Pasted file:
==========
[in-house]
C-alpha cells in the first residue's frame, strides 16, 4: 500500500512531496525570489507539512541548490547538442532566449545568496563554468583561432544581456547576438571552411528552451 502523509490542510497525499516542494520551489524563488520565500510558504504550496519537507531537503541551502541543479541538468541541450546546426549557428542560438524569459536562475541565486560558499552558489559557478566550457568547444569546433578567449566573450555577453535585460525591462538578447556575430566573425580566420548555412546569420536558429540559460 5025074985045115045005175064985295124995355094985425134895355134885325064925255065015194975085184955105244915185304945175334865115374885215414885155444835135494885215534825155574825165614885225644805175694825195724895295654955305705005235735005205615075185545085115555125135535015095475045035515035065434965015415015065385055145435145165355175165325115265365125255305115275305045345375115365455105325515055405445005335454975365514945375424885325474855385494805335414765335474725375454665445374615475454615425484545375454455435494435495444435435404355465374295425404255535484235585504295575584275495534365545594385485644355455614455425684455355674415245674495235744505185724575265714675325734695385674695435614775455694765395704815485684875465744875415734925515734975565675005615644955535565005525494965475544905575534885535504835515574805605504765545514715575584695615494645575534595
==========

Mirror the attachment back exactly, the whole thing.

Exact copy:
[in-house]
C-alpha cells in the first residue's frame, strides 16, 4: 500500500512531496525570489507539512541548490547538442532566449545568496563554468583561432544581456547576438571552411528552451 502523509490542510497525499516542494520551489524563488520565500510558504504550496519537507531537503541551502541543479541538468541541450546546426549557428542560438524569459536562475541565486560558499552558489559557478566550457568547444569546433578567449566573450555577453535585460525591462538578447556575430566573425580566420548555412546569420536558429540559460 5025074985045115045005175064985295124995355094985425134895355134885325064925255065015194975085184955105244915185304945175334865115374885215414885155444835135494885215534825155574825165614885225644805175694825195724895295654955305705005235735005205615075185545085115555125135535015095475045035515035065434965015415015065385055145435145165355175165325115265365125255305115275305045345375115365455105325515055405445005335454975365514945375424885325474855385494805335414765335474725375454665445374615475454615425484545375454455435494435495444435435404355465374295425404255535484235585504295575584275495534365545594385485644355455614455425684455355674415245674495235744505185724575265714675325734695385674695435614775455694765395704815485684875465744875415734925515734975565675005615644955535565005525494965475544905575534885535504835515574805605504765545514715575584695615494645575534595